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post #1 of 46 (permalink) Old 03-11-2007, 03:37 AM Thread Starter
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Religion of Peace; the Rushdie case

The Satanic Verses is Salman Rushdie's fourth novel, first published in 1988 and inspired in part by the life of Muhammad. The title refers to the Satanic Verses, an attempted interpolation in the Qur'an described by Ibn Ishaq in his biography of Muhammad (the oldest surviving text). The authenticity of these Satanic verses has been disputed by the earliest Muslim historians.

The novel caused much controversy upon publication in 1988, as many Muslims considered that it contained blasphemous references. India was the first country to ban the book. Ayatollah Ruhollah Khomeini, the Supreme Leader of Iran, a Shi'a Muslim scholar, issued a fatwa that called for the death of Rushdie and claimed that it was the duty of every Muslim to obey, despite never having read the book.

On February 14, 1989, the Ayatollah broadcast the following message on Iranian radio: "I inform the proud Muslim people of the world that the author of the Satanic Verses book, which is against Islam, the Prophet and the Qur'an, and all those involved in its publication who are aware of its content are sentenced to death."

As a result, Hitoshi Igarashi, the Japanese language translator of the book was stabbed to death on July 11, 1991;

Ettore Capriolo, the Italian language translator, was seriously injured in a stabbing the same month; and

William Nygaard, the publisher in Norway, survived an attempted assassination in Oslo in October of 1993.

On February 14, 2006, the Iranian state news agency reported that the fatwa will remain in place permanently.



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post #2 of 46 (permalink) Old 03-12-2007, 12:29 PM
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Re: Religion of Peace; the Rushdie case

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Originally Posted by kapranos View Post
The Satanic Verses is Salman Rushdie's fourth novel, first published in 1988 and inspired in part by the life of Muhammad. The title refers to the Satanic Verses, an attempted interpolation in the Qur'an described by Ibn Ishaq in his biography of Muhammad (the oldest surviving text). The authenticity of these Satanic verses has been disputed by the earliest Muslim historians.

The novel caused much controversy upon publication in 1988, as many Muslims considered that it contained blasphemous references. India was the first country to ban the book. Ayatollah Ruhollah Khomeini, the Supreme Leader of Iran, a Shi'a Muslim scholar, issued a fatwa that called for the death of Rushdie and claimed that it was the duty of every Muslim to obey, despite never having read the book.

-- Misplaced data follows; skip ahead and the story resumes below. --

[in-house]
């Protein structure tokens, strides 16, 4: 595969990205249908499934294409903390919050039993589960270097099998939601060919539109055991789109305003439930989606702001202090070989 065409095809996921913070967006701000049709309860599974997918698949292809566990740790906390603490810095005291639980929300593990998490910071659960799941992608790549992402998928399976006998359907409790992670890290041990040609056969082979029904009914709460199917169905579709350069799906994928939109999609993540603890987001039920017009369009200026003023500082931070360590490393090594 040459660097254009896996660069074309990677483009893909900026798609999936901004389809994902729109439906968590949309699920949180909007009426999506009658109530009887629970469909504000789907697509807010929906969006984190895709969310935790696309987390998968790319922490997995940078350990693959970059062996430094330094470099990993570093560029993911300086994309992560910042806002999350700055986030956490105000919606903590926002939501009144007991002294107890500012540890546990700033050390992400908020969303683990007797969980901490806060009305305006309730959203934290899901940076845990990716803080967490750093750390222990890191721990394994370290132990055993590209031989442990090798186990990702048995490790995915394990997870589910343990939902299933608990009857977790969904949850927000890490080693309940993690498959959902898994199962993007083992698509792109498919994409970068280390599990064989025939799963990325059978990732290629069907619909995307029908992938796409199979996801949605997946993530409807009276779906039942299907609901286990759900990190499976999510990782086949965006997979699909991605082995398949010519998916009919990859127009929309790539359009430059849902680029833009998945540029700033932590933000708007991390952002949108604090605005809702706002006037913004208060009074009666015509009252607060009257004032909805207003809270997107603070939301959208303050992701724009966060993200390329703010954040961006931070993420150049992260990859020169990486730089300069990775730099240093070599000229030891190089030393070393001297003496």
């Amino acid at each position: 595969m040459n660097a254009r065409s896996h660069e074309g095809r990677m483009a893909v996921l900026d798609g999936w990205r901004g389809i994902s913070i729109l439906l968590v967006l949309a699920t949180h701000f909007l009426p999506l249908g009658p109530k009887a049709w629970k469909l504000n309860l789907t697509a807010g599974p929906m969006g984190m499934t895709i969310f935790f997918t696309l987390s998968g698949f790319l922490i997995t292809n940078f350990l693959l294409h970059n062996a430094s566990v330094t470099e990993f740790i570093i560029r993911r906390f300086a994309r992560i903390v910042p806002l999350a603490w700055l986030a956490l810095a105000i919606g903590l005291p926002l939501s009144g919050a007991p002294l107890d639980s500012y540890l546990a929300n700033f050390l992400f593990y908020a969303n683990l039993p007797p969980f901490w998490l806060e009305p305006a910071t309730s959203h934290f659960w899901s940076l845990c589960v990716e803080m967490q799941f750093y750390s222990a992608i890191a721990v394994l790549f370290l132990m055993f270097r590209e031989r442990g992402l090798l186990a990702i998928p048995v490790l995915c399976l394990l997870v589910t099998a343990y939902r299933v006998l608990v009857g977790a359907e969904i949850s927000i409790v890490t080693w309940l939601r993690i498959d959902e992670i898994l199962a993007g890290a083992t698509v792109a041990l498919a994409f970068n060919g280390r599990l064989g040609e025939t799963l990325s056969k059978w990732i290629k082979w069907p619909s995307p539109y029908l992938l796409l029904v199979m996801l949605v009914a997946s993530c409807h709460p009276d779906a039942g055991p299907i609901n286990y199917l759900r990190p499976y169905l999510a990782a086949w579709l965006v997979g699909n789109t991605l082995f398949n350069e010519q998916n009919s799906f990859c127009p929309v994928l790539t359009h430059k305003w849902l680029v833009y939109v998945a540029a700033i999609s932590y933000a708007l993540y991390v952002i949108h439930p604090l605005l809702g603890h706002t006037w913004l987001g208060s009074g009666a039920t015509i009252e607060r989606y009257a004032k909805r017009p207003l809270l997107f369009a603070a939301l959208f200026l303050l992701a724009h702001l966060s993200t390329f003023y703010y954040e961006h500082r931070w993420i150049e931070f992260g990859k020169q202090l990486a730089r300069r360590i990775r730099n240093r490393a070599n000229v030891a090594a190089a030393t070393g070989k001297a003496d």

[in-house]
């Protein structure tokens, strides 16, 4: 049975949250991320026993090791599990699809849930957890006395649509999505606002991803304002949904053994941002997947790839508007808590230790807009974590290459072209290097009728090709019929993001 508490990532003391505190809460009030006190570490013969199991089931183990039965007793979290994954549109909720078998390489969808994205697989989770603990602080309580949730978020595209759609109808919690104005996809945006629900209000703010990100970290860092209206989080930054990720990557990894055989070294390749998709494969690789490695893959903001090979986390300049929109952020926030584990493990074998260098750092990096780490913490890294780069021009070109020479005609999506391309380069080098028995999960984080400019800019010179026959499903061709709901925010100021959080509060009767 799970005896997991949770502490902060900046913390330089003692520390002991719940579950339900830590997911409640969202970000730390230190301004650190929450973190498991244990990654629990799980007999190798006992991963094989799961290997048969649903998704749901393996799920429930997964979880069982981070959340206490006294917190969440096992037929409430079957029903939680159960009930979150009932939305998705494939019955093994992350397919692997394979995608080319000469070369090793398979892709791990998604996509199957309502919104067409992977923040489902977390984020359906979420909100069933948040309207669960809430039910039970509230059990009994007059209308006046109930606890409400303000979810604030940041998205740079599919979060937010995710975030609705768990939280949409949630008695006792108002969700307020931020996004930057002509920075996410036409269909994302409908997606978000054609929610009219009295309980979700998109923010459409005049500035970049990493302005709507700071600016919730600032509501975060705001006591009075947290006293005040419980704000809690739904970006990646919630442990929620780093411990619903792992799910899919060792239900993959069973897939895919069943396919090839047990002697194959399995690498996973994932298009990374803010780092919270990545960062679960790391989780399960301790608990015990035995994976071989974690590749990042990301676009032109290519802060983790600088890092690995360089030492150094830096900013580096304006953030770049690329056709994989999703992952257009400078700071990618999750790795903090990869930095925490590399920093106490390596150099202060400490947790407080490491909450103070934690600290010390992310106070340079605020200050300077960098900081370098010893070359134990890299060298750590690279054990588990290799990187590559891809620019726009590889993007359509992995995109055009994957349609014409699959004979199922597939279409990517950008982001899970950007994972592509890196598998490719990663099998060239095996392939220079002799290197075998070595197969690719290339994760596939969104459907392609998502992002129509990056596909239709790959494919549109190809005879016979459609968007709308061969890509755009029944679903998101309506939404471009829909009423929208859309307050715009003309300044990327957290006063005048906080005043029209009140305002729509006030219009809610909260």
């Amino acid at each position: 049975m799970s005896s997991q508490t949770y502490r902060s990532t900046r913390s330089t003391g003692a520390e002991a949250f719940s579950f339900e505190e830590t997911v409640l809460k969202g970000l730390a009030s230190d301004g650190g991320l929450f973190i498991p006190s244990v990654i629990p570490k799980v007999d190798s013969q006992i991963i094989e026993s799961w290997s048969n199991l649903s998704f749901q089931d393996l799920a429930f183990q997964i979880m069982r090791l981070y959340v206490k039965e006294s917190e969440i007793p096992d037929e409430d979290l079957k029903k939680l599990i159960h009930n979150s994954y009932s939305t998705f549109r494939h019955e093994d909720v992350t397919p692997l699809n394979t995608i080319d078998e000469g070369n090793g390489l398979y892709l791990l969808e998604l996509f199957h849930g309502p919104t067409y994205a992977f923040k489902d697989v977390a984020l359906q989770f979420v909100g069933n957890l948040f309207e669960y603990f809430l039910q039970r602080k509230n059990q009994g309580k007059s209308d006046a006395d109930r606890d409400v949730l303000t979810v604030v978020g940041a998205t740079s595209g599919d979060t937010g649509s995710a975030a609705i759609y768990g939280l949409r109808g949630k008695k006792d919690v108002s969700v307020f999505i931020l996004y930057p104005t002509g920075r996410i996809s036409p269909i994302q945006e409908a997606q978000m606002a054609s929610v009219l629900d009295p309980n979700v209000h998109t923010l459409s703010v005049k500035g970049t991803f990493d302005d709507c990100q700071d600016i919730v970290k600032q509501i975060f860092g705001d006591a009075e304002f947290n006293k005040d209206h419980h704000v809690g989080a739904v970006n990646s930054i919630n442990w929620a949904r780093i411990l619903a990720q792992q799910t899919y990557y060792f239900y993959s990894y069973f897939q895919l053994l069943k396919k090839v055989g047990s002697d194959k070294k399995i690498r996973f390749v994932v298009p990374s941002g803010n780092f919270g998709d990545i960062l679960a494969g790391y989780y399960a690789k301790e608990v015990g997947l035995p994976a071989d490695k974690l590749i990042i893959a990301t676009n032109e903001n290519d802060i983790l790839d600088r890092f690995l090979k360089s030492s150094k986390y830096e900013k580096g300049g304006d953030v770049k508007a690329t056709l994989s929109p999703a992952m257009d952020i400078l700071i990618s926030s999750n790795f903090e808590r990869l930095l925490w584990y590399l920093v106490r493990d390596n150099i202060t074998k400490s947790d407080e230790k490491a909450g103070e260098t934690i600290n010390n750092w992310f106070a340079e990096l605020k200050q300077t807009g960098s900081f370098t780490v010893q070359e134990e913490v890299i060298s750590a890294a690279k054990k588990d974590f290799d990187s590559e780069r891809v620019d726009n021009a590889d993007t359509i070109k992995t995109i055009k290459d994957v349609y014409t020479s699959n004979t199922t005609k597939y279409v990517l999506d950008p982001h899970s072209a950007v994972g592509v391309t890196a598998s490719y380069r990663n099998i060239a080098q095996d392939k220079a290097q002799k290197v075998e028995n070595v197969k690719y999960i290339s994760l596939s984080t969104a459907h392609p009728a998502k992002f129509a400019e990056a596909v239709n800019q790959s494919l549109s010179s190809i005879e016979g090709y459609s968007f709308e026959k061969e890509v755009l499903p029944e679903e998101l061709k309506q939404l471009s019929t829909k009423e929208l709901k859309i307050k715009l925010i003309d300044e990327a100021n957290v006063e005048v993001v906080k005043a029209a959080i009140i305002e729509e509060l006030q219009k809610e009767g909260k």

On February 14, 1989, the Ayatollah broadcast the following message on Iranian radio: "I inform the proud Muslim people of the world that the author of the Satanic Verses book, which is against Islam, the Prophet and the Qur'an, and all those involved in its publication who are aware of its content are sentenced to death."

As a result, Hitoshi Igarashi, the Japanese language translator of the book was stabbed to death on July 11, 1991;

Ettore Capriolo, the Italian language translator, was seriously injured in a stabbing the same month; and

William Nygaard, the publisher in Norway, survived an attempted assassination in Oslo in October of 1993.

On February 14, 2006, the Iranian state news agency reported that the fatwa will remain in place permanently.



Religion of peace
It seems, that they respect their religion very much. Besides you must know, that this people and Jews belong to Semitic race. And these people are quite another, than we are. Both these nations, who belong to one race are quite shabby and irreconcilable.
You have really something against Islam. Why? What is your religion? I suppose, that you are not Catholic.

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post #3 of 46 (permalink) Old 03-12-2007, 02:47 PM
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Re: Religion of Peace; the Rushdie case

Why are you bringing this up now? When I brought it up last year, mandoura replied, ''Oh spare me the tears for Rushdie, who cares?''
Seems the matter is as dead as the Dafur non-Muslims.

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post #4 of 46 (permalink) Old 03-12-2007, 06:38 PM
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Re: Religion of Peace; the Rushdie case

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Seems the matter is as dead as the Dafur non-Muslims.
lol, sad but very true...

Islam is a joke, it doesn't take much to come to that conclusion, if by now one cant come to that conclusion, then they have abandoned reason and no amount of new facts will change their mind...

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post #5 of 46 (permalink) Old 03-12-2007, 06:39 PM Thread Starter
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Re: Religion of Peace; the Rushdie case

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Well, you might or might not be aware, that in the name of CHRISTIANITY, people have gone and murdered doctors in abortion clinics.
That's not really comparable to blow up buildings, trains and subways. I haven't heard much significant stories the last years about doctors being murdered anyway.

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In India, the Hindu have razed a mosque to the ground because it was built (100s of years ago) on land that they say is a sacred Hindu ground.